England vs. France: 5 Key Battles in International Match
England play host to France on Saturday in the 100th edition of "Le Crunch," a fixture dating back to 1906 and regularly producing fireworks between two of the Northern Hemisphere's most decorated rugby powerhouses.
The teams head to Twickenham this weekend in the hope of advancing their World Cup preparations. England coach Stuart Lancaster faces particular pressure to perfect his squad ahead of a home tournament.
Les Bleus are in a similar state of indecision with helmsman Philippe Saint-Andre entering the final stretch of his France tenure. Taken together, a great deal of mystery surrounds the two teams at present.
These two teams produced a 90-point thriller when last they met in March, and one can only hope for similar entertainment levels in the English capital on Saturday.
Read on for a rundown of the key battles that are most likely to influence this enticing warm-up tie.
1. Sam Burgess vs. Alexandre Dumoulin
It's been an unavoidable subject of discussion around the England camp of late, so Sam Burgess' impending England debut stands as the first item on the agenda for Saturday's collision.
"Collision" is the operative word in this instance as Racing 92's Alexandre Dumoulin is the man preparing to take on the former league star upon making his international appearance.
A single outing for England Saxons is the highest experience Burgess has gained up until now, but former code-hopper-turned-England coach Andy Farrell believes in the convert, according to the Press Association (h/t ESPN Scrum):
What makes me believe Sam is ready is that I have seen the fact he has got himself to the situation he is at now. He's in a squad of 38 players and that means he has done the work required to get himself a chance to play in the first warm-up game.
You'd like to think there's a big game in him. We hope he's part of a good team performance and that's the main focus of all the lads. Everyone would like to put this out as a trial match and a do-or-die situation for some players, but we don't see it like that.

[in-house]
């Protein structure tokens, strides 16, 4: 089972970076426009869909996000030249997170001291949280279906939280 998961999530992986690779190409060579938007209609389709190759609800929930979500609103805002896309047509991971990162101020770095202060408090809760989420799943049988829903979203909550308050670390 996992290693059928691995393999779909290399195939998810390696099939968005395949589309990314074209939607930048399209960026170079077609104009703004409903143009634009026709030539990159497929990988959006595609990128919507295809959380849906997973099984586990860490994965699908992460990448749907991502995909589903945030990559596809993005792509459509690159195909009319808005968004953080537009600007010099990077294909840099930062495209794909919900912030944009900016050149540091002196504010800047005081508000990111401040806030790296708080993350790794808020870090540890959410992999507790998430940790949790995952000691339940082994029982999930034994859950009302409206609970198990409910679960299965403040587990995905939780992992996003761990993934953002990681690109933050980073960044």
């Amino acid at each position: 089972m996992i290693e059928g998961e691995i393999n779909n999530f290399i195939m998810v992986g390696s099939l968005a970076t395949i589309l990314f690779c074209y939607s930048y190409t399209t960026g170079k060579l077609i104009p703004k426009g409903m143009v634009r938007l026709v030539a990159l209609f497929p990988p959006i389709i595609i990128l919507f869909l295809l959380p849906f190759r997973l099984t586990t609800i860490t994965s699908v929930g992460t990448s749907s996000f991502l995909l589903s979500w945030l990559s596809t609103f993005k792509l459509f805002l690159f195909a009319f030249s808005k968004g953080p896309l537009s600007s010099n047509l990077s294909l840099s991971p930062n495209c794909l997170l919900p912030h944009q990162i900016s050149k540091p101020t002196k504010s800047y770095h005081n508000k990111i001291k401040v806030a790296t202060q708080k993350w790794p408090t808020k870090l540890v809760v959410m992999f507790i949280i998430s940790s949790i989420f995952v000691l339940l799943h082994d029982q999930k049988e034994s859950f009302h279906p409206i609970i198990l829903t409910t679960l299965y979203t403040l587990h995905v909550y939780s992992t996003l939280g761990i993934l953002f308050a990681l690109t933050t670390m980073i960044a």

The team may be the biggest priority, but Lancaster would be lying if he said there's not a special focus on Burgess, whom he's hoping to see emerge as the talismanic midfield presence that has been expected of him.
Having played his best rugby at blindside flanker for Bath, Burgess may not give Dumoulin the trouble some would anticipate, though. He's physically imposing and reasonably stern in defence, but Dumoulin has overcome an Achilles injury to finally reclaim his place in the French team.
Having beaten Jamie Roberts out of Racing's lineup last season, the twice-capped 25-year-old is a clear talent, and the inexperienced Burgess could make for easy pickings depending on the game's dynamic.
2. Mako Vunipola vs. Nicolas Mas
Warm-up games are largely renowned as fixtures where smaller names get their chance to shine, but a titanic front-row battle is set to unfold at Twickenham, with Mako Vunipola and Nicolas Mas making for an almighty head-to-head.
That is the best description for the upcoming clash of scrummaging technicians; Vunipola in particular is looking to distance himself from the considerable loose-head competition in the England camp.
The Saracens star has been putting the work in to boost his chances anyway, confessing he had to reconsider his future in rugby following a difficult training camp in Denver, per ESPN Scrum: